Susan Niemeier, MHA, BSN, RN, Chief Nursing Officer
Imagine safer, simpler and less stressful IV drug delivery for you and your patients. To achieve this, your smart infusion pump should have a meaningful conversation with your EMR — as well as other clinical information systems.
“The ability of different information technology systems and software applications to communicate, exchange data and use the information that has been exchanged” is what HIMSS (the Healthcare Information and Management Systems Society) defines as interoperability — and for busy clinicians, infusion pump interoperability has significant benefits.
For starters: When a pump and EMR are interoperable, pharmacy-verified physician orders can be transmitted directly from the patient record to the bedside infusion pump once medication association is complete — no need for error-prone, time-consuming manual input. Moreover, the pump can send accurate, time-stamped infusion data to the patient record, reducing clinician documentation time and the potential for errors.
While this dialog is extremely important, the benefits of smart pump interoperability don’t end with the EMR. Sharing data with alarm management systems can help prioritize alarms and alerts, eliminate nuisance interruptions and transmit appropriate data to nurses wherever located. Likewise, nurse call system interoperability enables ongoing infusion visibility for clinicians as they make their way through a busy shift. Digital tracking of pumps thorough real-time location technology helps clinical engineering teams ensure devices are in working order and available to nurses whenever and wherever needed.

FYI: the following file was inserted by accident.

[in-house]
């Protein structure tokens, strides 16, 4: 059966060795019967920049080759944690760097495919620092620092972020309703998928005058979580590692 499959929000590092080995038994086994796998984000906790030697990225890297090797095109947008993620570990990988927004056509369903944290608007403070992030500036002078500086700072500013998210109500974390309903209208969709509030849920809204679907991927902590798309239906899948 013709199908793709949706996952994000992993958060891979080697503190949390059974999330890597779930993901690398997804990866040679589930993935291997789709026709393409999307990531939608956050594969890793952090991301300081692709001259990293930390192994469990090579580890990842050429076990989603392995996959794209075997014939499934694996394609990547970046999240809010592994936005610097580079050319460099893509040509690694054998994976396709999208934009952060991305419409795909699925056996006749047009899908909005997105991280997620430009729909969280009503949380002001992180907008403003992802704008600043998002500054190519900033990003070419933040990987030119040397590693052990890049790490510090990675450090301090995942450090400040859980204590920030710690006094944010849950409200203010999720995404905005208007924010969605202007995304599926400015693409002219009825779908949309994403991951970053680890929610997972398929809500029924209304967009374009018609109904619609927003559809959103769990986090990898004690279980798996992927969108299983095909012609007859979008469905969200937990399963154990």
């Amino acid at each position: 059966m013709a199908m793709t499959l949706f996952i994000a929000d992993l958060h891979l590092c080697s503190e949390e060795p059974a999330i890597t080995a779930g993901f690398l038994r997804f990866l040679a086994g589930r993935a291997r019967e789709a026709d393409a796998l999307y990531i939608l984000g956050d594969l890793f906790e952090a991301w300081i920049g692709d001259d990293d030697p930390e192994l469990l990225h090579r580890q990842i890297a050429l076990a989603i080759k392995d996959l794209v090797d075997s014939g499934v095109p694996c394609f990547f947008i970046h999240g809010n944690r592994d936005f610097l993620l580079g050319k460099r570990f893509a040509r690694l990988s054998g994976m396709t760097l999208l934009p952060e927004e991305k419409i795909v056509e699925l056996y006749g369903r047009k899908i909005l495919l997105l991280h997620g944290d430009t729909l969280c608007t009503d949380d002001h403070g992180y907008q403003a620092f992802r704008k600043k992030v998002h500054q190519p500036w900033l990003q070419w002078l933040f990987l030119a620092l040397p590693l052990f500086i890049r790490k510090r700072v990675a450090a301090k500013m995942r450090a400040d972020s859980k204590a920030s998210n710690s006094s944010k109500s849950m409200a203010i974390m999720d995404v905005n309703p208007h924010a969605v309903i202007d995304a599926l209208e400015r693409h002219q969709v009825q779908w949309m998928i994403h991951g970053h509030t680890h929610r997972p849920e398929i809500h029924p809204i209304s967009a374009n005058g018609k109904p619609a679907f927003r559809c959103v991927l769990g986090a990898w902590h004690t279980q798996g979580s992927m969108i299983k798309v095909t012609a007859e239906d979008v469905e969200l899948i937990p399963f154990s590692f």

The Smart Pump Interoperability Study conducted by HIMSS Analytics found that almost 90% of respondents rated infusion pump auto-programming and auto-documentation through the EMR as crucial to improving patient safety. Sixty percent reported that their organizations plan to implement bi-directional EMR/smart pump interoperability within the next four years. Yet, the majority said they have not assessed their readiness to reach that goal.
Preparing for infusion interoperability is a complex, multi-disciplinary process. As a result, hospitals should view interoperability as a journey — not an event. Hospitals also must realize that not all pumps are equal when it comes to interoperability. For example, the Ivenix Infusion System was built from the ground up on an IT-powered platform specifically designed to support communication with a broad range of hospital information systems, including the EMR, alarm management, clinician communication, and RTLS.